It’s one thing to remove a much-accused person from post because of the discomfort of the relationships in an organisation — should there be reason enough to believe the allegations.

      But to start removing other honours, where personal relations hardly came into play, I think there ought to be evidence.

      Is Jeffrey Archer not still Lord Archer? Conrad Black not still Lord Black? And both of them have been convicted and served terms of incarceration.

      Dutoit may be a bad dude, but I am getting a little wary of there being one crime on the books where the terms are guilty until proven innocent.

      • Novagerio says:

        Funny you mention it. The old SS-trumpet-player Helmut Wobicsh from the Vienna Philharmonic kept all his honours (received through the Baldur von Schirach Days of the Anschluss) althrough his life (and he died in 1980 having served as the great orchestras chief executive between 1954 and 1968)…
        Meanwhile, people are being grilled on the basis of “bad allegations” only…

    • Emil says:

      Yes, because there is absolutely no nuance between being honoured as a “great Montrealer” and being a convicted criminal. There is absolutely no room in between.

  • Mark Henriksen says:

    From their website: “The Ordre de Montréal recognizes women and men who have contributed in a remarkable way to the city’s development and reputation.”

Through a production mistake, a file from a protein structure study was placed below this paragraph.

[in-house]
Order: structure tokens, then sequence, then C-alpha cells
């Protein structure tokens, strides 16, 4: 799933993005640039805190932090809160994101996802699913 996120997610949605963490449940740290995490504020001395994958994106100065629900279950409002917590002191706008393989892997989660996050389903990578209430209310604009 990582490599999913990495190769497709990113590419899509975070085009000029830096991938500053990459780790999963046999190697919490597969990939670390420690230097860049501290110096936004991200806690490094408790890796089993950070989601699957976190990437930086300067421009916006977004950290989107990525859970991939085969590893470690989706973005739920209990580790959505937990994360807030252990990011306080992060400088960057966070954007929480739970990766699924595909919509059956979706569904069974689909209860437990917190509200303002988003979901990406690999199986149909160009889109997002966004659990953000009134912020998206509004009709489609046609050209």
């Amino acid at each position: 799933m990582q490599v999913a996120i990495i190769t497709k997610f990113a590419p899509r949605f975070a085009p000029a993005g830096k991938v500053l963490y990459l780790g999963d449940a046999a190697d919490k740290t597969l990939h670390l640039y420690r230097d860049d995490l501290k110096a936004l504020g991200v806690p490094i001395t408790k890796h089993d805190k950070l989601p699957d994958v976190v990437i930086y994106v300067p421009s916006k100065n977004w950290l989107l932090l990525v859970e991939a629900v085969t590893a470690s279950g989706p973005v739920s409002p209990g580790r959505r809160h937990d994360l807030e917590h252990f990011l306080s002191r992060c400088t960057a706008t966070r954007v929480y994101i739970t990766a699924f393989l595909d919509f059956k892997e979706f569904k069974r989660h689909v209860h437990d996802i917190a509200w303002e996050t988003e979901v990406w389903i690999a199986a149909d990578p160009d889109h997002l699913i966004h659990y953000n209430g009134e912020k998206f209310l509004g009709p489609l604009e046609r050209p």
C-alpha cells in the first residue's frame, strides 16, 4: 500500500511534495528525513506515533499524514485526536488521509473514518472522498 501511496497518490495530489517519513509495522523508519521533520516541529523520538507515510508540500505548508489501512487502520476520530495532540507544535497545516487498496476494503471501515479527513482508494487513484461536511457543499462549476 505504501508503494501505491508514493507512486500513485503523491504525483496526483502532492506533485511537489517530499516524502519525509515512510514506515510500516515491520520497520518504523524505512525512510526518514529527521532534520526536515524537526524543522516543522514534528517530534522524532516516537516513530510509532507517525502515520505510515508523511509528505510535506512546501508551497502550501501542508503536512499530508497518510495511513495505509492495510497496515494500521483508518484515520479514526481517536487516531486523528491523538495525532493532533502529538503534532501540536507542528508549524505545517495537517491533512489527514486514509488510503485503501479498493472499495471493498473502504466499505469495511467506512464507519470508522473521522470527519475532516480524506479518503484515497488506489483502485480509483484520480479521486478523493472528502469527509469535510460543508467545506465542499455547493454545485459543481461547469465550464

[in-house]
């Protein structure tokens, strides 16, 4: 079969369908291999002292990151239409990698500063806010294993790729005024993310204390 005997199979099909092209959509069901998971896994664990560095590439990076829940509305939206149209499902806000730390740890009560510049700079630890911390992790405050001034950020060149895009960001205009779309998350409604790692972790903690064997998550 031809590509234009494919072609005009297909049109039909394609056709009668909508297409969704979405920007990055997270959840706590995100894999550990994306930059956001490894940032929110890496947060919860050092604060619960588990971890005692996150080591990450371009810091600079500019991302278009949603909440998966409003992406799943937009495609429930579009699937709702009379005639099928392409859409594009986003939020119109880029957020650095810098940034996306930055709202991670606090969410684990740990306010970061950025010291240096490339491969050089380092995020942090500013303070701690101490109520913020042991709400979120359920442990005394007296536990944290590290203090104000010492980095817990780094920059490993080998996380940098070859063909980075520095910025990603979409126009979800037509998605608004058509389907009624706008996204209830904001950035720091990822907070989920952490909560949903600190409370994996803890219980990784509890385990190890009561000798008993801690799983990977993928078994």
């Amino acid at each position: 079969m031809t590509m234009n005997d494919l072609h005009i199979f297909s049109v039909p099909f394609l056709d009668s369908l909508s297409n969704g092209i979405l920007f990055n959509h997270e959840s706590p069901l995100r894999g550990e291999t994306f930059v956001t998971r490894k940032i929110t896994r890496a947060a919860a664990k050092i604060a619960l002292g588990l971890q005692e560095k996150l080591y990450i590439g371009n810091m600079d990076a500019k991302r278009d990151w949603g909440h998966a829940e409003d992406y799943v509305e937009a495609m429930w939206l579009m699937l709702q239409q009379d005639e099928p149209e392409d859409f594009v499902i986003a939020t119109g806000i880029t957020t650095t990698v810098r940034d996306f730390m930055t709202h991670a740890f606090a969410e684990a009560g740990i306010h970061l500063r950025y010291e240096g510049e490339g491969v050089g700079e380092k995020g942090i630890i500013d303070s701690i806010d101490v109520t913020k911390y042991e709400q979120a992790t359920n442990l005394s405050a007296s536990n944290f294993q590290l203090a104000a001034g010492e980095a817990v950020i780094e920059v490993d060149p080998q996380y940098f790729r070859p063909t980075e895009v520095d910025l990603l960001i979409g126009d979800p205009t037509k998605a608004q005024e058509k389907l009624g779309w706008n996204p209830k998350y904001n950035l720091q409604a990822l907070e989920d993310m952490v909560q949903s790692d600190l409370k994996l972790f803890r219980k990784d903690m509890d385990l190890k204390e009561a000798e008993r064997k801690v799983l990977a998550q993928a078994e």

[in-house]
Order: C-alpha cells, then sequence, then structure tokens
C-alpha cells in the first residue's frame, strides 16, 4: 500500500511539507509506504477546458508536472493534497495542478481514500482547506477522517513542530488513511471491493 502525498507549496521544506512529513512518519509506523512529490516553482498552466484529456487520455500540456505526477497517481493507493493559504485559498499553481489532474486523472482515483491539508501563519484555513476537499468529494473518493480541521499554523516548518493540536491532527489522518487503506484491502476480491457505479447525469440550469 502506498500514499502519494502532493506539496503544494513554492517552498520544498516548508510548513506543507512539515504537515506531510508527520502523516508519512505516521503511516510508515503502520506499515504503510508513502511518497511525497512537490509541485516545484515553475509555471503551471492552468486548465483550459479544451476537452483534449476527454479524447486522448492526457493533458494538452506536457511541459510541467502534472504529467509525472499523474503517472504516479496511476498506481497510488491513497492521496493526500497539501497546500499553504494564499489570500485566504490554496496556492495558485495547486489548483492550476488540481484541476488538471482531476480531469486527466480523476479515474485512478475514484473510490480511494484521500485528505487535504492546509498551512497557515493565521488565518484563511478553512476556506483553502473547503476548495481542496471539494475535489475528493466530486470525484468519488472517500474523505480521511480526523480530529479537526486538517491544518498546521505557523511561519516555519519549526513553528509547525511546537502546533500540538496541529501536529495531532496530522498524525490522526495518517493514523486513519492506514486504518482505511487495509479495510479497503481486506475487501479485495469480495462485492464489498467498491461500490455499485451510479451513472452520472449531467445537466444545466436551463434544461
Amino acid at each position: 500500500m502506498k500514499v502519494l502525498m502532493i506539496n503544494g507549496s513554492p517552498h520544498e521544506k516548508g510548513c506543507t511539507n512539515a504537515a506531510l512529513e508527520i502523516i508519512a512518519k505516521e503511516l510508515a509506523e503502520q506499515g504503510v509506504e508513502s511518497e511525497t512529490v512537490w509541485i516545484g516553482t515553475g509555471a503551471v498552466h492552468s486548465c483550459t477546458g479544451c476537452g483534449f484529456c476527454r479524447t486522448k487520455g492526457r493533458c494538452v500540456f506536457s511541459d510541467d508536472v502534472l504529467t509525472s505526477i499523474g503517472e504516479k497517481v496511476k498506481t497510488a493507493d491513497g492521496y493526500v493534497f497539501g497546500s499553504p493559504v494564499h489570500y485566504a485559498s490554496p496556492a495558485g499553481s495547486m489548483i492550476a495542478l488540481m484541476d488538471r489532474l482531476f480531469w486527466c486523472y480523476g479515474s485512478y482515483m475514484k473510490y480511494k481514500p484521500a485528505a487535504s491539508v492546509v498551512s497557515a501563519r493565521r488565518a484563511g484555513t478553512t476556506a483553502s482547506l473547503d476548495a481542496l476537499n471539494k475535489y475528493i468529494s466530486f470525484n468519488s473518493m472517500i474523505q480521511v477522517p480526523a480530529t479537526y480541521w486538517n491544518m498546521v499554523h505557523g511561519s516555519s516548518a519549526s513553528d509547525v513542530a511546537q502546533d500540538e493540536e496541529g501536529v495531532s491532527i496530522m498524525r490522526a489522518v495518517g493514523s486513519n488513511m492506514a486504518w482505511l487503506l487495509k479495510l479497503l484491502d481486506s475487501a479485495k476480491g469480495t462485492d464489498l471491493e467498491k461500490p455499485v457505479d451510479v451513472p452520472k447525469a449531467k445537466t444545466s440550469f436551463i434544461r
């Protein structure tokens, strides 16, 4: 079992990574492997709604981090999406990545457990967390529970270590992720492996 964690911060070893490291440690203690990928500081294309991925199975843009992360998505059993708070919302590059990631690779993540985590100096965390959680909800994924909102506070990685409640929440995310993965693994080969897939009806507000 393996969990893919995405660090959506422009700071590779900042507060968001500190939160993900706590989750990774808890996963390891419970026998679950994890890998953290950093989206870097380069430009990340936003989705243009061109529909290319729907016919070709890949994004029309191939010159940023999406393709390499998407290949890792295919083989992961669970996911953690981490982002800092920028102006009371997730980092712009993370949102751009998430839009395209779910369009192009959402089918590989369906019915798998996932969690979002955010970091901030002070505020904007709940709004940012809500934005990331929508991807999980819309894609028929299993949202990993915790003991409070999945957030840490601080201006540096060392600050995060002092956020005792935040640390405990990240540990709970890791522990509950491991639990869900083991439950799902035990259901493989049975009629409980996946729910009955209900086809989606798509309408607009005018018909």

DuToit did just that. The recordings from his era sound great (e.g., the Respighi album).
    He put the orchestra on the map. This honor says nothing about character or anything else, as far as I can see.

  • Christophe Huss says:

    Sorry, but, again, the headline is wrong.

    The mayor asks the commitee to think in general about “What do you recommend in such cases ? Should the Order be removed ? What is the line and what would be the criterias of removal ? ”

    Yes, she says that she is very inconfortable with this particular case and personnally in favor of a removal. But she does not order anything or decide anything at all. She asks for a global reflexion.

    Sounds logical and may be the answer of the commitee will be the same as Mr Henriksen suggest. Who knows ?

    Hope it brings a different light on the subject.

  • msc says:

    A city does not need to maintain a list of individuals of whom it particularly approves. Such things as the “Order of Montreal” and the Order of Canada are mostly exercises in onanism conducted by the city and country’s elite. The government giveth, it can taketh away.

  • harold braun says:

    What an idiot….

  • Lady Weidenfeld says: